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Longtime Michigan farmer laments trade war, hopes for resolution

By MAY ZHOU and ZHANG YUAN in Lansing, Michigan | China Daily Global | Updated: 2019-10-02 00:21

At Nobis Dairy Farms in St. Johns, Michigan, owner Ken Nobis (left) discusses farming operations with visitors from Hohhot, Inner Mongolia. [MAY ZHOU / CHINA DAILY]

Ken Nobis, a dairy farmer in Michigan for about a half century, has soured on the trade war.

"We are not exporting as much dairy product. It has a really severe impact in Michigan because of the dairy-product mix we have. We have been especially hard hit in the trade war because not as much milk powder was being exported. It's not just China; we have issues with Mexico also," said Nobis, who also serves as senior policy adviser at the Michigan Milk Producers Association.

On Sept 25, officials from Hohhot, Inner Mongolia autonomous region, and the China Mengniu Dairy Co toured Nobis Dairy Farms in St. Johns, Michigan, about a half-hour drive from Lansing, the state capital.

Walking with Nobis, the visitors saw cows, picked up cow feed and smelled the fermented odor; they surveyed sand- and manure-separation equipment and asked about the sand-recycling rate. The Chinese delegation was in Michigan to learn about the best farming practices of the US dairy industry.

It was not the first time the farm has received Chinese visitors, according to Nobis, a third-generation farmer. "I am glad to see them. I know Mengniu is a big company. We'd love to sell them dairy products," he said.

"We farm about 3,000 acres, and we milk roughly 1,100 cows. About half of the farm acreage goes to feed the animals, and the other half is what we call a cash farm [where] we plant some soybeans, corn and wheat," he said.

Nobis has 22 full-time employees and processes 32 million pounds of milk a year. The milk is sold to the Michigan Milk Producers Association, a cooperative. The farm sells its crops such as soybean and wheat to grain traders.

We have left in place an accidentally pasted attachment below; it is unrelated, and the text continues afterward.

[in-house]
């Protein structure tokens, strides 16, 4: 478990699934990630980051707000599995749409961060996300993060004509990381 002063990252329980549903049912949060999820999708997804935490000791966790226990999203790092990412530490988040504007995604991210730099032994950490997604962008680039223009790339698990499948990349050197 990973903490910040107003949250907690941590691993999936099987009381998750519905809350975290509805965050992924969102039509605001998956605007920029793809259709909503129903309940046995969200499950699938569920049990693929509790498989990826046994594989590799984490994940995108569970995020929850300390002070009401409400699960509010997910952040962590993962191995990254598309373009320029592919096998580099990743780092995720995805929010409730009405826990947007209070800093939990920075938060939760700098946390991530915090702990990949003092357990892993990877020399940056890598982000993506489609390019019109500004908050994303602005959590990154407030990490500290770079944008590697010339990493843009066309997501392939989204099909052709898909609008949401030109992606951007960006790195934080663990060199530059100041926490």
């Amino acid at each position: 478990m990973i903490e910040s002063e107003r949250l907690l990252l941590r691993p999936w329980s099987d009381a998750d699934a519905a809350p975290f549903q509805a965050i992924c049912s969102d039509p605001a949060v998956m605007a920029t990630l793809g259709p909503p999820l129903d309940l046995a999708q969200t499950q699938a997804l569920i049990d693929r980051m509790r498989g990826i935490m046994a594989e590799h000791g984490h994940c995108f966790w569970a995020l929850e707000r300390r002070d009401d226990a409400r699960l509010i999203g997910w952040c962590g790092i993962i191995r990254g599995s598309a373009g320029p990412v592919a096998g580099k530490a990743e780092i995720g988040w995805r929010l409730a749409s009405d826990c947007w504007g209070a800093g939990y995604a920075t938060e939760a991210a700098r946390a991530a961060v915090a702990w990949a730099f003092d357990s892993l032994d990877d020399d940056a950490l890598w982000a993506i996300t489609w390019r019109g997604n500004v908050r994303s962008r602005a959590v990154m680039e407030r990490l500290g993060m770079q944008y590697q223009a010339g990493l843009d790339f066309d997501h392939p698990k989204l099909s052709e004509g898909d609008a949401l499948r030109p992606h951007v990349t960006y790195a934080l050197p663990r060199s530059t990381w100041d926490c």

Like many other businesses in the US Midwest, Nobis Dairy Farms has taken a hit from President Donald Trump's trade war with China.

The farm received some compensation from the US government for its losses, however, "we are still not being made whole in the process. It's not enough to make up the difference," said Nobis.

Nobis does not believe tariffs are the best way to solve a trade dispute. "I know that there are issues, not going to deny that. But I think the method that is currently employed is not an effective way to resolve those issues," he said

Looking to future trade talks, Nobis said he can only hope.

"I hope it comes to a good. I hope it gets settled, and we get back on even keel and export more products to China again. It's a global society today; you can't shut your borders and make progress," Nobis said.

Gary McDowell, director at the Michigan Department of Agriculture and Rural Development, concurred with Nobis.

"China is a big importer of Michigan dairy products. This uncertainty hurts markets. All I know is that we have to get this resolved, the sooner the better for everybody, for the US and for China. We can help each other, work together and improve life for people in this country and people in China," he said.

Contact the writers at mayzhou@chinadailyusa.com

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